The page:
Botswana’s Court of Appeal remains in a state of operational paralysis after 6 of the 8 sitting Appeal Judges were declared to have been illegally appointed by President Lieutenant General Seretse Ian Khama.
Justice Abednigo Tafa of the Lobatse High Court delivered a judgement on the 16th February 2017 saying the appointment of Judges of the Court of Appeal namely Stephen Gaongalelwe, Isaac Lesetedi, John Foxcroft, John Cameron, Arthur Hamilton and Craig Howie were “constitutionally invalid” because they were appointed to more than one fixed term by President Khama contrary to section 101(1) of the Constitution.
He also declared that the appointment of the judges were invalid on grounds that the number of Justices of Appeal had not been prescribed by Parliament contrary to section 99(2) of the Constitution. An effort by the ruling party to regularize the situation has failed and the ruling party is now seeking legal advice to remedy the situation.
Despite winning 47% of popular vote, the ruling party which has 37 seats in the 61 seat National Assembly could have passed Amendment Bill, even if the opposition voted against proposed amendment but elected not to do so with some ruling party legislators uncomfortable with proposed amendments.
“The constitution requires amendments to be gazetted for 30 days before they are brought before Parliament. Not gazetted today and brought to Parliament the next day,” revealed an irate Duma Boko, who is President of a Coalition of Opposition parties called the Umbrella for Democratic Change (UDC).
He said, “They also sought to amend section 101 of the Constitution which requires a referendum under section 89(4) of Constitution to change retirement age of Court of Appeal Judges from 75 to 80 years. They thought they could operate through parliamentary standing orders. It was wrong and unconstitutional. If they had proceeded we would have taken matter to court.”
The Minister of Defence, Justice and Security Shaw Kgathi sought to defray criticism of President Khama’s actions by suggesting the judgement was misunderstood and introduced amendments rejected by some members of the ruling party caucus in Parliament.
“The High Court held that the order invalidating section 4 of the Court of Appeal Act is suspended for a period of 6 months to allow the relevant authorities to take the necessary steps to ensure that the appointments of Justices of Appeal who have not been reappointed after the expiry of three year fixed term contracts are regularized,” said Kgathi.
Opposition parties and union leaders remain unhappy President Khama did not use the judicial crises to appoint more local judges and view his actions as a vote of no confidence in citizen judges.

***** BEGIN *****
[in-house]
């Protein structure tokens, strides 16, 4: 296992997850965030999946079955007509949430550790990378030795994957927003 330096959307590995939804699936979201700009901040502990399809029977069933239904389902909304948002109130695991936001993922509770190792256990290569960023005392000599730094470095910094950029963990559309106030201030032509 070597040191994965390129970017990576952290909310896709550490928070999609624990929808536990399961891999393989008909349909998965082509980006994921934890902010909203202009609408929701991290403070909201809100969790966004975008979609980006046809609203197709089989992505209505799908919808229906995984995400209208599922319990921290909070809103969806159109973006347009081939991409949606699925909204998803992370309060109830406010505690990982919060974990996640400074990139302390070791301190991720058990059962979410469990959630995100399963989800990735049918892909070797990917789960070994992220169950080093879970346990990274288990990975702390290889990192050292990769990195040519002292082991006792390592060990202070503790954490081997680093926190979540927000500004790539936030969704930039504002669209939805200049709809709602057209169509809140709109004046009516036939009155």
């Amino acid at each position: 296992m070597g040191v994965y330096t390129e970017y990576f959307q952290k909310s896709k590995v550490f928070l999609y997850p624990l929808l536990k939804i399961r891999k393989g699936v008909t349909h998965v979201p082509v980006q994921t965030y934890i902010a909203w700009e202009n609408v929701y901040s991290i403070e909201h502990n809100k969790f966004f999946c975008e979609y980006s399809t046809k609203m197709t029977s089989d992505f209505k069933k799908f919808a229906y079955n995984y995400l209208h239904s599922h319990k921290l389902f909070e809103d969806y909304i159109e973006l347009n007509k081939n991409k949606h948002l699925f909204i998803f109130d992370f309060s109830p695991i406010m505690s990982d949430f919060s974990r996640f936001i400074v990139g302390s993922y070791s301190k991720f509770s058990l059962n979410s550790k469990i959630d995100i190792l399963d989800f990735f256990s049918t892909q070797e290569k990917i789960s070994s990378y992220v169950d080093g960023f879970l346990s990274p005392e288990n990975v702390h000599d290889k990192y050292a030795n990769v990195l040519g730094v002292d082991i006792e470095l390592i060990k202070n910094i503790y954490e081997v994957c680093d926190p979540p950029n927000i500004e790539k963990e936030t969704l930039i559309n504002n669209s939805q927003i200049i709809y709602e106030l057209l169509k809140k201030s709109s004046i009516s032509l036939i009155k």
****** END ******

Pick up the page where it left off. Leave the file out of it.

“I have never before seen a law in this country legitimatizing the wrongs by Executive over a period of 37 years. The effect of the recent judgement is that their decisions are supposed to be nullities because the Judges were not properly appointed. Laws are effective from the time of their enactment. This bill is reducing our Parliament to a circus,” said Tobakani Rari, Secretary General of BOFEPUSU.
He said, “We do not expect these Court of Appeal Judges to be impartial or neutral when listening to cases involving the Manual Workers Union or BOFEPUSU. They will be adjudicating cases from those who were questioning their independence and legitimacy.”
Botswana Movement for Democracy(BMD) President Ndaba Gaolathe, maintained that it is not the purview of Parliament to enact retrospective legislation and legalize decision that have been declared illegal by the courts.
“We want to lobby for further judicial independence by calling for public hearing before the appointment of judges. It is also improper to increase age of Court of Appeal Judges from 70 to 80 years without going for a referendum as has been done previously,” said Gaolathe.
A referendum on judicial reform was held in Botswana on 3 November 2001, having been originally scheduled for 6 October. One of the questions asked was regarding raising the retirement age of High Court and Court of Appeal judges from 65 to 70. The proposal was approved, with only a 53.93% approval, far lower than any of the other proposals.
The referendum asked eight questions about judges and courts, all approved, seven by a margin of over 70%. Voter turnout for the referendum was just 4.9%, with 22,600 votes from a total of 460,252 registered voters.